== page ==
Goat Update 2011.08.22

Still one goat that is pretty sick but she’s still hanging on.

Took another fecal specimen to the vet today, now they are saying “full of hook worms.”

We’ll use Ivomectrin for the pregnant does and Valbasin for the other goats (apparently Ivomectrin is safer for pregnant animals.)

We spoke to another owner who uses medicated feed; but that is so against what we are trying to do. If we have to use medicated feed, what’s the sense of raising your own meat? And what will you do when you can’t GET medicated feed?

Paula found a site that talks about herbal remedies for goats, we’re going to look into that.

Crawford County Fair

We visited the Crawford County Fair over the weekend – lots of really nice looking animals! We also saw this awesome rainbow. Good time.

Goat Update

Well, we lost three and gained one (who may be pregnant.) The farm where we purchased our goats replaced the ones we lost with a doe that has been exposed to a buck. (Thanks Amber!)

We still have one doe that is very ill, with severe scours and weight loss. We are treating our little herd for coccidiosis right now; as mentioned previously, we had trouble getting sulfa drugs so we tried treating with Tetracycline but it was not effective – specimens sent to the vet were still loaded with the cocci bacillus. We have sulfa now, which we are using for the cocci, to be followed with an aggressive worm regimen. We initially tried SafeGuard for the worms but we have since learned that SafeGuard is pretty worthless for treating goats. We are now going to try Valbazin and see if we can get these critters dewormed.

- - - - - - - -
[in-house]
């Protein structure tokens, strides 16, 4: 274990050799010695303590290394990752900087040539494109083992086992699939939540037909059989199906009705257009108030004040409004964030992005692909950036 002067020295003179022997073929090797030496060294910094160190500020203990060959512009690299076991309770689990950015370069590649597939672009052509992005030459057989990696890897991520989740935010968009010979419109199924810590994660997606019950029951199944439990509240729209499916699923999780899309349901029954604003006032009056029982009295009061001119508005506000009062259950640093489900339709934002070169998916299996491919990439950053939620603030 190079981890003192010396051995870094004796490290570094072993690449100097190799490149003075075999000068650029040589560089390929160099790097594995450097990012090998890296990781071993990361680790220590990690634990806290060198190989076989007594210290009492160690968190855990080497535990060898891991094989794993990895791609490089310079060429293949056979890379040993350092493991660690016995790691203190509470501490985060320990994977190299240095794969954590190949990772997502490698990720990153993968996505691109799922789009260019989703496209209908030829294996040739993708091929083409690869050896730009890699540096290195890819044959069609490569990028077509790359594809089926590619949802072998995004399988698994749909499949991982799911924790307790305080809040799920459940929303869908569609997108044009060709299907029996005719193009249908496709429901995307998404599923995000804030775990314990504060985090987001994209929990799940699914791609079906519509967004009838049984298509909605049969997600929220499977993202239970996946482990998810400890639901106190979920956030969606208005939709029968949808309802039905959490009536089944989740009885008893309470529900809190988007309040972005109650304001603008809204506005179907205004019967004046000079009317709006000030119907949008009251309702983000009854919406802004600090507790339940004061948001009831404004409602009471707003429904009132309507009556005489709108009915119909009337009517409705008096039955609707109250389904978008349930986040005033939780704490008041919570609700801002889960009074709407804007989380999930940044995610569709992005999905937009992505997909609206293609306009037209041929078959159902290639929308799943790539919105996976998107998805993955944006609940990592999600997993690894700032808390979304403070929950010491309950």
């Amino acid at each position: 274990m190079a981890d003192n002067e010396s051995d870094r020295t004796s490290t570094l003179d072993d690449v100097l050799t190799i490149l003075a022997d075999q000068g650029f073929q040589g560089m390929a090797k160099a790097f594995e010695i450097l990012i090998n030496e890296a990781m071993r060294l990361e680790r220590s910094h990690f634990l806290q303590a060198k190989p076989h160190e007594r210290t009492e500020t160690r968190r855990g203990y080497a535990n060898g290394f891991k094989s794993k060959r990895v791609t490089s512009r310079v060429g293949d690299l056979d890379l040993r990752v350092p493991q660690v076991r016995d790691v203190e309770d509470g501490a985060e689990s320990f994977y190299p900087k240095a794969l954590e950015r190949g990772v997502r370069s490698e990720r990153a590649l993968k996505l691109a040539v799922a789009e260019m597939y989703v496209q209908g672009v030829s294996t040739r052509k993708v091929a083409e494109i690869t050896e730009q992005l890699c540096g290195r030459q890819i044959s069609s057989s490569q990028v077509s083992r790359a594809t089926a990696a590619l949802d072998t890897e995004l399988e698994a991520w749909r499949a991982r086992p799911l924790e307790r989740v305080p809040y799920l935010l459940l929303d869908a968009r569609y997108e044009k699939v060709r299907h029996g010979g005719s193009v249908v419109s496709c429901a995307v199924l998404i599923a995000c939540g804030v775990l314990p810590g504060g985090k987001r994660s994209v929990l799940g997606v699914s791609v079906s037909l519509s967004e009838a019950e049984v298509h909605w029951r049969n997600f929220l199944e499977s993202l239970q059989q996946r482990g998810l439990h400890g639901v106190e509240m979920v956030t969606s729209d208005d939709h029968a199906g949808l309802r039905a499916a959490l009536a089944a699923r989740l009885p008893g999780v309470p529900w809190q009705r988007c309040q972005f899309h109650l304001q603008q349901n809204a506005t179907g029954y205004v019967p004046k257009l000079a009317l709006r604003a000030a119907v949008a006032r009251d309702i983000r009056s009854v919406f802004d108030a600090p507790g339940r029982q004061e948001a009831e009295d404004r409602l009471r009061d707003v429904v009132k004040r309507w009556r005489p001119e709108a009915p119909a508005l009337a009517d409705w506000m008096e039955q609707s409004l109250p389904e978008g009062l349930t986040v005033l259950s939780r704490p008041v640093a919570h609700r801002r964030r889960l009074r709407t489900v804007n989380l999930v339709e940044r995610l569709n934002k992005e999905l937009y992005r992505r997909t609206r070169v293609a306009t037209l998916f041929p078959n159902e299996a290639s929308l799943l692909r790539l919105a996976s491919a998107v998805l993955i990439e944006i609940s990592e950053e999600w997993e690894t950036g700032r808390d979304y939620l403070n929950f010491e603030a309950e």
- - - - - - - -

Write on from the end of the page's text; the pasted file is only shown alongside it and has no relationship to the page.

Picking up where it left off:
We did find out that these animals were on a “maintenance” routine of medications, which may have contributed to our problems. We do not normally medicate our animals unless needed; continuous medication regimens tend to weaken an animal’s natural immune system and make them more susceptible to stress and disease. Our hope is that once we get the herd stabilized we can get their immune systems built back up and hopefully put these problems behind us. We have never had an experience like this with  goats before (and I hope we never do again!)

Today we cleaned the goat stall and expanded it – I’ll try to post pics in the next few days.

Recycle Plastic Bottle (well, part of it anyway…)

 

Seal Plastic Bags with Old Bottle Caps

 
Cut up a disposable water bottle and keep the neck and top, as in photo.
 
Insert the plastic bag through the neck and screw the top to seal.
 
The bag is made to be air-tight, such that water will not leak, the secret lies with the top and screw cap!
This is a great idea to share.
Good for us and the environment too.
 
Zip-top bags are great, but sometimes you buy something in bulk and you’re stuck with an unsealable bag.. Home-centric blog Re-Nest shows us an easy way to give these bags an airtight seal with an old water bottle.
 
All you need to do is cut off the top of the bottle and take off the cap. Push the bag through the bottle neck, fold it over the edges, and twist the cap back on. Now, your bag has an air and water tight seal, and you didn’t have to waste the bag.

Updated Goat video

The last goat video was shorten to fit on You Tube. This is the full version with sound effects.